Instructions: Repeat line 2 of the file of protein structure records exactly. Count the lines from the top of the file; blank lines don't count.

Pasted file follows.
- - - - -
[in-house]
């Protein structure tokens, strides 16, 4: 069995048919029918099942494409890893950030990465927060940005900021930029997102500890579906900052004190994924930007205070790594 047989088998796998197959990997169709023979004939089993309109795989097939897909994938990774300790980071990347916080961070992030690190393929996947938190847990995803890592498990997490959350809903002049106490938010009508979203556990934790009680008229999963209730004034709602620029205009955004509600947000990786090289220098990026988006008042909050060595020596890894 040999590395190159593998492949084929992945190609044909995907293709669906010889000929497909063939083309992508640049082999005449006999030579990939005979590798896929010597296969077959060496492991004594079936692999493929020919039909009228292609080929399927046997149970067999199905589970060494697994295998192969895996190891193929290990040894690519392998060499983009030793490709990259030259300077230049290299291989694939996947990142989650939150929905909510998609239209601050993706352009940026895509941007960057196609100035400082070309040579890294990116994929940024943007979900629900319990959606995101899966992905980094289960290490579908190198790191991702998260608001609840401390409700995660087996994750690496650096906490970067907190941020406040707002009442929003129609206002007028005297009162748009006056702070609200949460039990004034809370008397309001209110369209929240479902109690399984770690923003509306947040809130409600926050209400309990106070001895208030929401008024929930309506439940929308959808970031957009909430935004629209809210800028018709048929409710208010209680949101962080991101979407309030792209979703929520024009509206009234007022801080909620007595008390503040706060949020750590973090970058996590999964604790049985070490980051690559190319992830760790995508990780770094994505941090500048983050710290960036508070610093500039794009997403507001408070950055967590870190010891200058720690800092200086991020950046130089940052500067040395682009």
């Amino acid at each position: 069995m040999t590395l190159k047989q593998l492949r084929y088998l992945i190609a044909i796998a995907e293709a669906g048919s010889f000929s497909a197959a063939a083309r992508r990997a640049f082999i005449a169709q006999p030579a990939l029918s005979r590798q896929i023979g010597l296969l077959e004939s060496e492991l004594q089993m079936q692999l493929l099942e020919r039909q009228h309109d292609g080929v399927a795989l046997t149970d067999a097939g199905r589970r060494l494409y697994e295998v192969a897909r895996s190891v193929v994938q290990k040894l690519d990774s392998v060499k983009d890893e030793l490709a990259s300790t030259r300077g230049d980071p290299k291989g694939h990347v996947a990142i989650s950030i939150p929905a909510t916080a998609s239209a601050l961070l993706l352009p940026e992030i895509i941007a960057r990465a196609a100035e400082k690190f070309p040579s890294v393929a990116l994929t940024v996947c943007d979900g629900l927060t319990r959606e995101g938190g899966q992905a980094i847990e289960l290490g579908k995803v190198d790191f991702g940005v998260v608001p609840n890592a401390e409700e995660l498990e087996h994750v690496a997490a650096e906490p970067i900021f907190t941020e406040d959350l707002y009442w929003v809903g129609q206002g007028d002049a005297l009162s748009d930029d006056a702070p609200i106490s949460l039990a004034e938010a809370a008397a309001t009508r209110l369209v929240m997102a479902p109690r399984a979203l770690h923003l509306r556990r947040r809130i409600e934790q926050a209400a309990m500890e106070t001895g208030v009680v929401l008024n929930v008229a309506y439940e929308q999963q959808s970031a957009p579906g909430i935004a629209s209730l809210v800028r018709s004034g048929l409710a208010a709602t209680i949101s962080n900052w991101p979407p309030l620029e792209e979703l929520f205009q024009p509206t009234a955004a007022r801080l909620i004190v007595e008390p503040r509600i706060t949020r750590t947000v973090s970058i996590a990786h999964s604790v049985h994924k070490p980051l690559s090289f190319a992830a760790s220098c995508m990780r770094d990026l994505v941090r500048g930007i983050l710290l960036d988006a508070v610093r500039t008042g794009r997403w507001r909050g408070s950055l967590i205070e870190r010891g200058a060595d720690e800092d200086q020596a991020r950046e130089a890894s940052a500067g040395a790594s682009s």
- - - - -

């Protein structure tokens, strides 16, 4: 069995048919029918099942494409890893950030990465927060940005900021930029997102500890579906900052004190994924930007205070790594 047989088998796998197959990997169709023979004939089993309109795989097939897909994938990774300790980071990347916080961070992030690190393929996947938190847990995803890592498990997490959350809903002049106490938010009508979203556990934790009680008229999963209730004034709602620029205009955004509600947000990786090289220098990026988006008042909050060595020596890894 040999590395190159593998492949084929992945190609044909995907293709669906010889000929497909063939083309992508640049082999005449006999030579990939005979590798896929010597296969077959060496492991004594079936692999493929020919039909009228292609080929399927046997149970067999199905589970060494697994295998192969895996190891193929290990040894690519392998060499983009030793490709990259030259300077230049290299291989694939996947990142989650939150929905909510998609239209601050993706352009940026895509941007960057196609100035400082070309040579890294990116994929940024943007979900629900319990959606995101899966992905980094289960290490579908190198790191991702998260608001609840401390409700995660087996994750690496650096906490970067907190941020406040707002009442929003129609206002007028005297009162748009006056702070609200949460039990004034809370008397309001209110369209929240479902109690399984770690923003509306947040809130409600926050209400309990106070001895208030929401008024929930309506439940929308959808970031957009909430935004629209809210800028018709048929409710208010209680949101962080991101979407309030792209979703929520024009509206009234007022801080909620007595008390503040706060949020750590973090970058996590999964604790049985070490980051690559190319992830760790995508990780770094994505941090500048983050710290960036508070610093500039794009997403507001408070950055967590870190010891200058720690800092200086991020950046130089940052500067040395682009």